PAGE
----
A Box of Infinity
It’s hard to look right at it.
The possibility that lies before us, the chance to connect, to lead, to be heard–it’s bigger than it’s ever been.
Tempting indeed to avert your eyes, because staring into infinity means embracing just how small we feel. We avert our eyes because to realize how much potential we have to contribute puts us on the hook.
But whether we ignore it or not, the infinity of possibility remains.
Dance with it.
︶⁀°• •° ⁀︶
It’s a way of staying alive. Hiding is a way of holding ourselves until we are ready to come into the light. Hiding is one of the brilliant and virtuoso practices of almost eery part of the natural world: the protective quiet of an icy northern landscape, the head but of a future summer rose, the snowbound internal pulse of the hibernating bear. Hiding is underestimated. We are hidden by life in our mother’s womb until we grown and ready ourselves for our first appearance in the lighted world; to appear too early in that world is to find ourselves with the immediate necessity for outside intensive care.
Hiding done properly is the internal faithful promise for a proper future emergence, as embryos, as children or even as emerging adults in retreat from the names that have caught us and imprisoned us, often ways where we have been too easily seen and too easily named.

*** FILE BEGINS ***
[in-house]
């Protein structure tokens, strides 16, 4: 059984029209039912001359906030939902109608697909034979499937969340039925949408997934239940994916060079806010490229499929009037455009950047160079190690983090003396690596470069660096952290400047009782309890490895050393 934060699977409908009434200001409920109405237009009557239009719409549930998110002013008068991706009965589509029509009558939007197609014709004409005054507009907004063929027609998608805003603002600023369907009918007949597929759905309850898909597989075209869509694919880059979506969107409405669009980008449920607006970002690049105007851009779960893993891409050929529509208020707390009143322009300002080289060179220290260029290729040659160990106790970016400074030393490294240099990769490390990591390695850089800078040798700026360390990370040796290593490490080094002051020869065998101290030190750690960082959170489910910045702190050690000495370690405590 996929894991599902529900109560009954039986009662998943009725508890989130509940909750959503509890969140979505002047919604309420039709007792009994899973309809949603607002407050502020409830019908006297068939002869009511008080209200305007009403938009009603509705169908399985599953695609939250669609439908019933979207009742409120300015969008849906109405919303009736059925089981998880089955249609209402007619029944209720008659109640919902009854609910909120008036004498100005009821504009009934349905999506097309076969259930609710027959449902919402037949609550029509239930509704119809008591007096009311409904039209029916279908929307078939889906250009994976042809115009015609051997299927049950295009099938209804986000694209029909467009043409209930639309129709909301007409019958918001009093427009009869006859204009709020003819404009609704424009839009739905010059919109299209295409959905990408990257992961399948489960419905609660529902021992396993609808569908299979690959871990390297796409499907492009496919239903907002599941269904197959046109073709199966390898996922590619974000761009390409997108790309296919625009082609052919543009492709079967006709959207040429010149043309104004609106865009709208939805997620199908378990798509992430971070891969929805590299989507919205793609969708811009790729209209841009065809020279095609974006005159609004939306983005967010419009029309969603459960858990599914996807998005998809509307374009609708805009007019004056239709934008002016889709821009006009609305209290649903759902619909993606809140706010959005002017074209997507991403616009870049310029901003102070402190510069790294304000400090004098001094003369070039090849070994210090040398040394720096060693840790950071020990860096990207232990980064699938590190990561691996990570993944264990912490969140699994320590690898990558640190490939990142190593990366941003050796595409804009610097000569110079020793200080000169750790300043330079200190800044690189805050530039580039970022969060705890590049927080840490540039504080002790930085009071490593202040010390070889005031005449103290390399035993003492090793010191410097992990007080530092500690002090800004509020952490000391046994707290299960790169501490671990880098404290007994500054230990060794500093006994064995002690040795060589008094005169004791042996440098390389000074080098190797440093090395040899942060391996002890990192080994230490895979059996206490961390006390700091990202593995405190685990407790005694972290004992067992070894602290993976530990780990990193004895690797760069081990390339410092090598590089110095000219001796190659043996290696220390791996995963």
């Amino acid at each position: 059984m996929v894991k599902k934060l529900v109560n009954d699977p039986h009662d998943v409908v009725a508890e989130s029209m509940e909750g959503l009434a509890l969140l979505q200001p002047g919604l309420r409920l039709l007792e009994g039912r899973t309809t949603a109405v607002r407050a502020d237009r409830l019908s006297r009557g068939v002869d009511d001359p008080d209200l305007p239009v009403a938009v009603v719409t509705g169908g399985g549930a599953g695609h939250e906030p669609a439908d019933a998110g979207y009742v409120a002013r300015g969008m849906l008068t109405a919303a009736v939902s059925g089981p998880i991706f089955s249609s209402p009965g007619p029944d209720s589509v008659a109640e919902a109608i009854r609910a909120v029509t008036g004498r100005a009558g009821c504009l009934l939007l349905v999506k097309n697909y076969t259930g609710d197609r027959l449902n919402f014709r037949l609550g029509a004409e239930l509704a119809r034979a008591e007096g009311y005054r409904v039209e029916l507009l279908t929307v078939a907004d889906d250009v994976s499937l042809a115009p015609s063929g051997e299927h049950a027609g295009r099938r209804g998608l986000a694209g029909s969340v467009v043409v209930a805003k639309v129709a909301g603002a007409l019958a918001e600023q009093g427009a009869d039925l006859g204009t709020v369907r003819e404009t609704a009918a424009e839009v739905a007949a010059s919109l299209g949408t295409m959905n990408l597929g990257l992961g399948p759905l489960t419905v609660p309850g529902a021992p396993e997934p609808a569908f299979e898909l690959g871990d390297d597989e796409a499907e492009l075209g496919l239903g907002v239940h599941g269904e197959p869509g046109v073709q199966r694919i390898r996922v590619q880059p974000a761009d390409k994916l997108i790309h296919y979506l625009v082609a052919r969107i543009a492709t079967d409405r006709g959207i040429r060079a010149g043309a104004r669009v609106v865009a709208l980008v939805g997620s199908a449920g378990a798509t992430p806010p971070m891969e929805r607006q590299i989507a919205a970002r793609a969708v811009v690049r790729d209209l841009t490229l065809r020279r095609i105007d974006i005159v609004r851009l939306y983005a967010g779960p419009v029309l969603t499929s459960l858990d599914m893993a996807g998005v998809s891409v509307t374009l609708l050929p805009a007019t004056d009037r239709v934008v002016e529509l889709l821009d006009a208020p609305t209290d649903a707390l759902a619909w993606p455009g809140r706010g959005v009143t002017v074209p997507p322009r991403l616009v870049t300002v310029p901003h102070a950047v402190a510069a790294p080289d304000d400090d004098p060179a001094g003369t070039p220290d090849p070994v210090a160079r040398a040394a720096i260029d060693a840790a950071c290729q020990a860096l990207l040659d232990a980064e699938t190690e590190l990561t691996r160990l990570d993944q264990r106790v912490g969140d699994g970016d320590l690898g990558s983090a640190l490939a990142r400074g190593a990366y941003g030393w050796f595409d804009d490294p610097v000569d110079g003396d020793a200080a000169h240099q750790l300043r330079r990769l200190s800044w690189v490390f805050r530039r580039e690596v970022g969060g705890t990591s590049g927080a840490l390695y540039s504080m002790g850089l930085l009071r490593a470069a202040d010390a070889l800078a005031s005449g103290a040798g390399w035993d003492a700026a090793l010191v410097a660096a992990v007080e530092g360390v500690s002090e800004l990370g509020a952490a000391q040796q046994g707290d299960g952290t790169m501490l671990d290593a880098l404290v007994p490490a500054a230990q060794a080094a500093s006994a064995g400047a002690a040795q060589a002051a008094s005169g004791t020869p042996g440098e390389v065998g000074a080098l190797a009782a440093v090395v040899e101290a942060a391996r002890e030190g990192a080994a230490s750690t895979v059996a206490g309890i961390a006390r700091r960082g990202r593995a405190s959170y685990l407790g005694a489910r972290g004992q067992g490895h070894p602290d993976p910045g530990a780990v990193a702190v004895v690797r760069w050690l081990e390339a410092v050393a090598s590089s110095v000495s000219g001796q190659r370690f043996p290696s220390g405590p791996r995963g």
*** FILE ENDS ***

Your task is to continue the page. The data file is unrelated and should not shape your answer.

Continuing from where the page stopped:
We live in a time of the dissected soul, the immediate disclosure; our thoughts, imaginings and longings exposed to the light too much, too early and too often, our best qualities squeezed to soon into a world already awash with ideas that oppress our sense of self and our sense of others.
What is real is almost always to begin with, hidden, and does not want to be understood by the part of our mind that mistakenly thinks it knows what is happening. What is precious inside us does not care to be known by the mind in ways that diminish its presence.
Hiding is an act of freedom from the misunderstanding of others, especially in the enclosing world of oppressive secret government and private entities, attempting to name us, to anticipate us, to leave us with no place to hide and grow in ways unmanaged by creeping necessity for absolute naming, absolute tracking and absolute control.
Hiding is a bid for independence, from others from mistaken ideas we have about ourselves form an oppressive mistaken wish to keep us completely safe, completely ministered to, and therefore completely managed. Hiding is creative, necessary and beautifully subversive of outside interference and control. Hiding leaves life to itself, to become more of itself. Hiding is the radical independence necessary for our emergence into the light of a proper human future.